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Wild and Free: Bees in Your Back Garden
If you grow premium fruit, beans, almonds, hazelnuts or willows, flowering plants of any kind, or just have an abundance of wildflowers in your garden, you’ll already have bees as visitors, so keeping a hive or two of honey bees would seem like a great idea. However, while my main interest is honeybees, my first advice to gardeners considering beekeeping is to first spend some time addressing the needs of other wild pollinators, especially bumblebees and solitary bees.
It may seem romantic to have thousands of honey bees buzzing around your flower beds, but the reality is that they are not entirely without problems. If your garden is small and urban, you might want to think twice before placing a box of fifty thousand insects equipped with stingers near your neighbor’s territory. Pets, children and the elderly should be considered. Maybe you should think about how you use the space in your garden and how your activities – like sunbathing, eating in open or simply hanging laundry – can interfere with their flight path, which can sometimes make Heathrow seem like a quiet backwater.
I am not saying these things to discourage you, but to encourage you to think carefully about what your real reasons for wanting to ‘keep’ bees might be.
Chances are that the flowering plants you grow are already fairly efficiently pollinated by wild bees and other insects, and unless you’re growing such crops on a large scale, adding honeybees to the mix will only have a marginal effect on yields. Exceptions to this may include areas where neighbors routinely spray with insecticides—resulting in drastic reductions in wild insect numbers—or places where wild bee populations have suffered for other reasons, such as heavy pollution or habitat loss. Unfortunately, in these cases you are probably in the wrong place to keep bees.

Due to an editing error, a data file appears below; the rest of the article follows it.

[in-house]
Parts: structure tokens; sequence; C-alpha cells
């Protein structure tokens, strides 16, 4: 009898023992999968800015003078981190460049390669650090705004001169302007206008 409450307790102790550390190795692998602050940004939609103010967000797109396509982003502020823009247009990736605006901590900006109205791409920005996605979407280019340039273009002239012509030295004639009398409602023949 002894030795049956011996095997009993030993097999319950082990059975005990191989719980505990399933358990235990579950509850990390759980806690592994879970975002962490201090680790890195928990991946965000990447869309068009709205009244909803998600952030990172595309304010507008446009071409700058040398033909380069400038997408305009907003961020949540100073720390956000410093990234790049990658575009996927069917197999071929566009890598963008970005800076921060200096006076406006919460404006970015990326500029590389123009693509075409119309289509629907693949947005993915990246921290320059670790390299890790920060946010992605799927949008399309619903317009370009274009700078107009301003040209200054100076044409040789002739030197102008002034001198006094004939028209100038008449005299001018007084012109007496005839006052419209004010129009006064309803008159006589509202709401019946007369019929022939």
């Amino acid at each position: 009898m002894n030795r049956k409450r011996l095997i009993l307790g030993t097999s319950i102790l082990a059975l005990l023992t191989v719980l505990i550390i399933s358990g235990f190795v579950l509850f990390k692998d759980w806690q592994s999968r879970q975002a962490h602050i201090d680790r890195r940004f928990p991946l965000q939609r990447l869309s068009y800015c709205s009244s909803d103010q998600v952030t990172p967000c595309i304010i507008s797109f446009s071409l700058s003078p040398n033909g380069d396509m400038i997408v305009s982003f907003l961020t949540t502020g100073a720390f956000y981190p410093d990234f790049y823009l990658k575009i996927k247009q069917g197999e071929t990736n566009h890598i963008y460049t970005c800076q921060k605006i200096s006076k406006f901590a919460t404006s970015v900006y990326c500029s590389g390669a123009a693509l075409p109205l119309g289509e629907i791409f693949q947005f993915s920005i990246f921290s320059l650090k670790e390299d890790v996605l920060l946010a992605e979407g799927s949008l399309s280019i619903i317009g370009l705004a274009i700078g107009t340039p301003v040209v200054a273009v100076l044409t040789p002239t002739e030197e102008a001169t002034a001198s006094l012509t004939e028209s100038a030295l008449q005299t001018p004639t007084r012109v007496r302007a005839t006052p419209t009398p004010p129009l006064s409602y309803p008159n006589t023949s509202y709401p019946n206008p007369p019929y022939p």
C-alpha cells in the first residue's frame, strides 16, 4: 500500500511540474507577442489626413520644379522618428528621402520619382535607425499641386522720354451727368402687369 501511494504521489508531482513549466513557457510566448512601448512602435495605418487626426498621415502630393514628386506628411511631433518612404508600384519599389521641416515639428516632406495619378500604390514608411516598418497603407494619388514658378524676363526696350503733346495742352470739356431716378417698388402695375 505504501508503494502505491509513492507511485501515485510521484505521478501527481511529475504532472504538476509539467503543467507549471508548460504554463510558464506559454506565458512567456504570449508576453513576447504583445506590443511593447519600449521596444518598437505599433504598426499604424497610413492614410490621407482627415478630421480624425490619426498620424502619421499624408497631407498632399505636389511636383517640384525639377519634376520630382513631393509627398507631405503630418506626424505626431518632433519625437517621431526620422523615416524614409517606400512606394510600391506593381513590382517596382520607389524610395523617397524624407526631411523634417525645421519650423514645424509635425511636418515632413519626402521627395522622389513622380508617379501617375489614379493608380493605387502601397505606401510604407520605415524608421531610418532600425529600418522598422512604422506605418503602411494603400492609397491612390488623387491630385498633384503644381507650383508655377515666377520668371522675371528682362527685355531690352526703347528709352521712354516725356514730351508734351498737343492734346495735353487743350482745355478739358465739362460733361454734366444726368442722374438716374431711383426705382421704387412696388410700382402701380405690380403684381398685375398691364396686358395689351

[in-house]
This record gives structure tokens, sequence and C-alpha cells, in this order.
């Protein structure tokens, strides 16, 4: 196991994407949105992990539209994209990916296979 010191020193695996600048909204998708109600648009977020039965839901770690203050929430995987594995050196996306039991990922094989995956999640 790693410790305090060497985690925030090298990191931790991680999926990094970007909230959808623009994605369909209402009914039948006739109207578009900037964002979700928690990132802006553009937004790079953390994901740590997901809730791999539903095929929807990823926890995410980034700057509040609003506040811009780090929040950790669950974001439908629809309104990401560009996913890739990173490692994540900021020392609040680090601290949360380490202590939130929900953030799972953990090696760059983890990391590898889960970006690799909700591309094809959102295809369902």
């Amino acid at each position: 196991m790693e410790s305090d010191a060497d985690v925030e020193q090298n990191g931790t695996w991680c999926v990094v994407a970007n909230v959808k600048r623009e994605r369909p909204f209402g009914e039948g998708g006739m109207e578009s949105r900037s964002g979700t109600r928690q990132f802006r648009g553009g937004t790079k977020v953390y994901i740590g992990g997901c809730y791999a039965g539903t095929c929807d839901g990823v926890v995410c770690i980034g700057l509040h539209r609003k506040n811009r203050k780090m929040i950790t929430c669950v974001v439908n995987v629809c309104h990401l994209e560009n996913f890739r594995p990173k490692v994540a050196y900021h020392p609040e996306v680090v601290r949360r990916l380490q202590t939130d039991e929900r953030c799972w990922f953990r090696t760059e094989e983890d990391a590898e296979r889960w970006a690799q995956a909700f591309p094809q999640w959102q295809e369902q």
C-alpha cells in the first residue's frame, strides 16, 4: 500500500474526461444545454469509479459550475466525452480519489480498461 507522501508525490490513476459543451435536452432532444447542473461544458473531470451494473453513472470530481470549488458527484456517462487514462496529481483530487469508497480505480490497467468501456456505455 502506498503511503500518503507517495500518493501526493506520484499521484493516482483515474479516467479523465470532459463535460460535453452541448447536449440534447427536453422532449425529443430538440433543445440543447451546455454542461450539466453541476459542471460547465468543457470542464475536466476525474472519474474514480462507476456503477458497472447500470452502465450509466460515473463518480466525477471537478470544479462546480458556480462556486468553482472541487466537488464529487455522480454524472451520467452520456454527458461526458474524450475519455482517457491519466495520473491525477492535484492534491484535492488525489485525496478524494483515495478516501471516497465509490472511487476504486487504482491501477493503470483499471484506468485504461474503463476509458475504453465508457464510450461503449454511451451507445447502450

Compared to most livestock, honey bees require little attention, so they can be added to a garden, homestead or small property without fear of them taking up a lot of your time. However, like any other creature in our care, someone has to give them the right kind of attention at the right time, at least to ensure that they are comfortable, well-stocked, and disease-free. Honey bees are – and always will be – wild creatures, unimpressed by our attempts to domesticate them, so ‘keeping’ them is really a matter of providing them with suitable housing and allowing them the freedom to roam. Additionally – especially if you have honey in mind – you need to consider the degree and style of ‘management’ you will be trying to apply.